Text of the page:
And Then There Were Walls
NOTE: As of September 23, 2009, this post has been edited in
accordance with a court-mediated settlement. The names of the
contractor and his excavation subcontractor have been replaced with
The day began bright and early once again, with a minor drama when it was discovered that on Friday, Hertz had come and added another lock to the container in the yard (where we'd been letting Counterforce store their tools) because apparently Contractor A (the red-faced guy who showed up drunk on the job site) hasn't properly transferred the contract to us.
That resolved, Counterforce got to work on preparing for the shotcrete walls in the basement. I'd thought that they had another day of prep in front of them, because there was so much I knew needed to be done, but they solved that by throwing people into the basement. In no time, plastic tarps and the plywood from the driveway were laid out on the floor, the keyways were all cleaned up, and waterstop installed.
The other task they finished up was adding rebar to connect the basement to the front part of the foundation (which is around a 4' tall crawlspace), and rebar to make the cantilever slab under the dining room bay window.
The cantilever slab is about four feet up from the floor, and will basically make a storage shelf, rather than anything useful like a window nook.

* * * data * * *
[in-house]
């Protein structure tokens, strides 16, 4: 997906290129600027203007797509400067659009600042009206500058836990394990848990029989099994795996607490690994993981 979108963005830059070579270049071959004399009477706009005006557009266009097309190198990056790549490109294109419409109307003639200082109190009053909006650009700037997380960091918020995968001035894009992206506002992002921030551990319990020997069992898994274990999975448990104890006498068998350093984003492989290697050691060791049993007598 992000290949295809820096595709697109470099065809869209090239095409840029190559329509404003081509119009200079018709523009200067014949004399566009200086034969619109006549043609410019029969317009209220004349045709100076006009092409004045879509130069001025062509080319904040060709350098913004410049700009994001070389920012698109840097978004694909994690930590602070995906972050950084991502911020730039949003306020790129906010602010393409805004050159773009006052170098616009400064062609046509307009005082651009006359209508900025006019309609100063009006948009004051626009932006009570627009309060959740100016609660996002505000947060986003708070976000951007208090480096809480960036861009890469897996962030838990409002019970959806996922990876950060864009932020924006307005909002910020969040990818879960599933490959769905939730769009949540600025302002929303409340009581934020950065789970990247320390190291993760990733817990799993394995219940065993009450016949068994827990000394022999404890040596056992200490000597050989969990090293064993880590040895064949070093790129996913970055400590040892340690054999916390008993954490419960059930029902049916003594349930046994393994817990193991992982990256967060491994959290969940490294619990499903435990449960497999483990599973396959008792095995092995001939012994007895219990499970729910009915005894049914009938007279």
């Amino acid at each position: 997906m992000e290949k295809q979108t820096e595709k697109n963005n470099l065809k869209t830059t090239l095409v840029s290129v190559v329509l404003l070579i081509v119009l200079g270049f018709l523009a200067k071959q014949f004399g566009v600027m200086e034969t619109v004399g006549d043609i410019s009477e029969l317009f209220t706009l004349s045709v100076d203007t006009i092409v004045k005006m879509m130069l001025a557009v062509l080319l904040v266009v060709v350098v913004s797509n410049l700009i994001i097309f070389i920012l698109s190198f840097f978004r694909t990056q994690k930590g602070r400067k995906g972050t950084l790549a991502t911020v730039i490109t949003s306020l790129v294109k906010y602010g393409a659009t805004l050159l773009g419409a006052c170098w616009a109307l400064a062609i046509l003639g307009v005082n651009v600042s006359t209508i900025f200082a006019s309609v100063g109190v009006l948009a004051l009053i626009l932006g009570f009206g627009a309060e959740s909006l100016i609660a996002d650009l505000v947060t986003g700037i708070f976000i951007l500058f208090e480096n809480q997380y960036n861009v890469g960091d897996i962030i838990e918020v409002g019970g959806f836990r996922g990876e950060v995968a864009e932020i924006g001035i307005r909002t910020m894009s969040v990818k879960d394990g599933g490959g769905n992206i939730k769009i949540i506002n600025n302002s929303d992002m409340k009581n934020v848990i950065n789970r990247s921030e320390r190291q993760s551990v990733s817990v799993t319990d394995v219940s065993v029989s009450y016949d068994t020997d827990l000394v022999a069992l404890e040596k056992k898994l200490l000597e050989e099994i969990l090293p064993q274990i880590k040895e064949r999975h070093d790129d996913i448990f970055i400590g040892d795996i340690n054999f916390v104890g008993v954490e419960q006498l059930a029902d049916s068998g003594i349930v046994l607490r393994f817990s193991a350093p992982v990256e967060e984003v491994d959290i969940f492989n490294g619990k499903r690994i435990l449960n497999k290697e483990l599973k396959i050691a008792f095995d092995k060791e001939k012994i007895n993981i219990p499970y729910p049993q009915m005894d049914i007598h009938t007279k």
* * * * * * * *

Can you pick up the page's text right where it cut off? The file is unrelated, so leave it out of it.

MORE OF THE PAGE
The shotcrete went in with three hoses: one for the concrete, which is a very stiff mixture so it will stay in the walls without a board holding it in place. The red hose is to add air to the concrete to propel it, and the yellow hose is used to blast the surface clean before the concrete is blown at it.
The process is a tad messy. One guy goes ahead blasting the wall clean, while the next guy follows, spraying this stiff, dry concrete mixture into the formwork.
They build up the surface of the wall, so not too much concrete is added at once and the whole thing doesn't collapse.
And a lot of concrete gets on the floor and shoots over the wall -- this is not a tidy procedure.
Following behind are some guys with trowels and screeds, bringing the surface of the wall back to the level of the forms and guides, and smoothing the surface. This is where you see the real skills come out -- making concrete smooth and flat like that is a real craft, learned over years of practise.
After the walls are done, you have to shovel the excess concrete off the floor and clean out the hoses, and guess where it went? That's right, the pile is a bit weirder now.
But now we have the most beautiful basement walls in the world.
It really looks like a room down there.
Now that we have two foundation cams, you can see the walls going up by the sump AND along the center shear wall, where you can see the guys tying in rebar like crazy before the shotcrete hose gets around to that side.
posted by ayse on 08/22/05Note: We're getting pummeled with spam comments, so I've turned off the ability to use any HTML or include any links for the time being. Email with any issues.